Jack & Clive: A Tale of Two Soldiers
Gideon D. Asche
“One has indeed personally to come under the shadow of war to feel fully its oppression; – By 1918, all but one of my close friends were dead.” Jack T. – a WW1 British Soldier.
“Just after I was hit, I found (or thought I found) that I was not breathing and concluded that this was death,” “I felt no fear and certainly no courage. It did not seem to be an occasion for either.” Clive L. – a WW1 Irish soldier describing the day he was wounded.
Jack and Clive both suffered from what they once called “Shell Shock”.
I could tell you stories of their valor or just give a dry narration of their combined military history but I won’t. This isn’t about what they did in battle – it’s about what battle did to them… and how these two soldiers carried each other through the hard times.
Both men were haunted by the banshee’s screams, and it damn near drove Clive over the edge. He had no faith after the war; he considered himself an atheist and known to disparage God and especially Jesus as Messiah at every opportunity.
Oddly enough, Clive’s closest friend, Jack was a man of extreme Christian faith.
Jack and Clive met at Oxford after the Great War. It was a run of the mill staff meeting where they crossed paths. Common ground wasn’t an issue as both men were consumed with their war experiences. Neither was a career soldier or even professional, they simply answered the call.
The only thing in common was the war – the nightmares, the anxiety and the guilt. Together they nursed each other through and ultimately triumphed over what we refer to as PTS or PTSD.
Jack was a Signal Officer. He took part in several actions including the Battle of Somme in which 40,000 of Jack’s British comrades fell. Communications were unsecure and the British didn’t have the luxury of Choctaw Code talkers, so the main means of command to company communications was by Trench Runner – A Private who would physically carry the message.
Runners had a short lifespan in WW1 and Jack sent many a young man to their death carrying messages he sent. I can tell you from experience the hardest thing any officer does is write that letter. You know – the one that includes the words … “I extend my deepest sympathy…” The only thing harder is doing it in person. You only need to do it once for it to change you. There is no way to know how many times Jack had to do it.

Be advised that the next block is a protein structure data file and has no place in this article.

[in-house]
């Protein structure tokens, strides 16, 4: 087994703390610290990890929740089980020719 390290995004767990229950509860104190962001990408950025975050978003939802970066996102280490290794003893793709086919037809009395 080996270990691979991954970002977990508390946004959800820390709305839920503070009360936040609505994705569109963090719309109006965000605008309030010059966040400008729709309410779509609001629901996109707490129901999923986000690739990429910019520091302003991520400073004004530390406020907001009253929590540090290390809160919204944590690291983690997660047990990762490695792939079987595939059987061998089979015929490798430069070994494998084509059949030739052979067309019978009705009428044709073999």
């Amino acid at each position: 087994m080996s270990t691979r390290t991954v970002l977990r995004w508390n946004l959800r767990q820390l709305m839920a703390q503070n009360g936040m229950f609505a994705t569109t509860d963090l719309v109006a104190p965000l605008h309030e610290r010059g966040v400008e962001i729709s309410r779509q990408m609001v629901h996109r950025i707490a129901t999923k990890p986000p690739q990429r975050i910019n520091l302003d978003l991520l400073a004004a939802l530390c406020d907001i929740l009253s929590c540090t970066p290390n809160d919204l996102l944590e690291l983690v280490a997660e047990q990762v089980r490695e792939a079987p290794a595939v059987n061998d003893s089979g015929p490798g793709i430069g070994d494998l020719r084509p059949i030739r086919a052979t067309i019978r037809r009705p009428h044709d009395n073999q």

In spite of the heavy combat actions Jack took part in he was never wounded but of the four friends who joined-up with him – Jack was the only one to make it home. Jack got lucky; he contracted Trench fever, and was removed from combat in 1916 and sent to a hospital in England.
Clive was a Dog Faced Grunt in April 1915 when an artillery barrage hit his position killing most of his trench mates and inflicting serious shrapnel wounds to his left side. His leg ripped to pieces and his lung punctured by jagged steel.
At Oxford after the war the two formed a reading group known as the “Coalbiters”. It eventually drew other Oxford types and took on the name “the Inklings” because they were mostly aspiring writers. They would meet regularly at one of the local pubs, drink beer and discuss literature they had either read or were writing and then drink some more beer.
It was here that Clive, Jack and some of the others, shared their war experiences and learned to silence their demons with the pen. They turned their war nightmares into fantasy stories of good overcoming evil and epic works of faith.
Both men used a similar format – A great leader with a band of inept but incredibly loyal followers who are out to save the world and have the chutzpah to pull it off. A good officer and a team of soldiers, willing to give it all, are mirrored in both writers’ books.
“Clive” S. Lewis and J.R.R. “Jack” Tolkien took the unseen wounds they brought home with them and turned them into epic anthems of victory for human nature and destroying the evil threatening humanity. They gave it a happy ending.
Great commanders like Aslan and Gandalf facing the epitome of evil, outnumbered and outgunned but with the benefit of the A-team – Frodo, Samwise, and Mr. Tumnis – all loyal to the death, and capable of superhuman feats in service to their comrades in arms.
The two veterans took the thing that pained them the most and turned it into the greatest collection of Christian apologetics (Mere Christianity – CS Lewis) and what is arguably the greatest fantasy series ever written (The Hobbit, Lord of the Rings Trilogy – JRR Tolkien).
It is not hard to see the trenches of Somme in the description of the marshes in – The Two Towers:
“The gasping pools were choked with ash and crawling muds, sickly white and grey, as if the mountains had vomited the filth of their entrails on the lands about”
or feel the heat of battle in Lewis’ narration of Aslan retaking Narnia.
These guys had it bad, but they beat it – they took it and turned it on itself. They overcame, as is the nature of any soldier. Success is built into us – We just need to take the objective.
Lewis and Tolkien found that their pens were much stronger than their pains; and it’s what inspired me to take up writing – just an attempt to silence my personal demons.
We’re not broken… We’ve just been tempered harder than most and that just makes us stronger.